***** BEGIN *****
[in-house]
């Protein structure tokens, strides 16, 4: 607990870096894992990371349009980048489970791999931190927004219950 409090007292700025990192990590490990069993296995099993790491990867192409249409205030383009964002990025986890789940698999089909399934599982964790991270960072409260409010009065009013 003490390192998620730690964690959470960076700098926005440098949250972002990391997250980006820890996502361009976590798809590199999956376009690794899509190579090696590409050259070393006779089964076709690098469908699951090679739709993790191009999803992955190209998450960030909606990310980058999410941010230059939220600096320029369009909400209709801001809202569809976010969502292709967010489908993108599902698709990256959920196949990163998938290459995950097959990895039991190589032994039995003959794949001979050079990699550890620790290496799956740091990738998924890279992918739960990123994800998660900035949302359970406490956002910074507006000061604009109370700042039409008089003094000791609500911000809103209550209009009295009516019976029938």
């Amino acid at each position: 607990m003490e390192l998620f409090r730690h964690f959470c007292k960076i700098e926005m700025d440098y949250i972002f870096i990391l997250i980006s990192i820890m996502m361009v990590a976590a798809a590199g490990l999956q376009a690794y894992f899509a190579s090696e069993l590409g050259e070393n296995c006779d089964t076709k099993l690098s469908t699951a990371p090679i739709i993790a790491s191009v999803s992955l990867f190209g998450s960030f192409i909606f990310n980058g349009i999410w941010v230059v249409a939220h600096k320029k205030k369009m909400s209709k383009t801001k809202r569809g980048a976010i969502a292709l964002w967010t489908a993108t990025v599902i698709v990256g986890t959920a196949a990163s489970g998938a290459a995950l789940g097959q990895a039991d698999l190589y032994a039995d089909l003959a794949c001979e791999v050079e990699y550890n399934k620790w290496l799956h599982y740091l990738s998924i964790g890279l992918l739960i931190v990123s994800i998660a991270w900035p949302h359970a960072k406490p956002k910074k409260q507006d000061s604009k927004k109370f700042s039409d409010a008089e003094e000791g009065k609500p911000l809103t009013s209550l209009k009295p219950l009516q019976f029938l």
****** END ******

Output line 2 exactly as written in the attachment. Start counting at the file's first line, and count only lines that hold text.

């Protein structure tokens, strides 16, 4: 607990870096894992990371349009980048489970791999931190927004219950 409090007292700025990192990590490990069993296995099993790491990867192409249409205030383009964002990025986890789940698999089909399934599982964790991270960072409260409010009065009013 003490390192998620730690964690959470960076700098926005440098949250972002990391997250980006820890996502361009976590798809590199999956376009690794899509190579090696590409050259070393006779089964076709690098469908699951090679739709993790191009999803992955190209998450960030909606990310980058999410941010230059939220600096320029369009909400209709801001809202569809976010969502292709967010489908993108599902698709990256959920196949990163998938290459995950097959990895039991190589032994039995003959794949001979050079990699550890620790290496799956740091990738998924890279992918739960990123994800998660900035949302359970406490956002910074507006000061604009109370700042039409008089003094000791609500911000809103209550209009009295009516019976029938």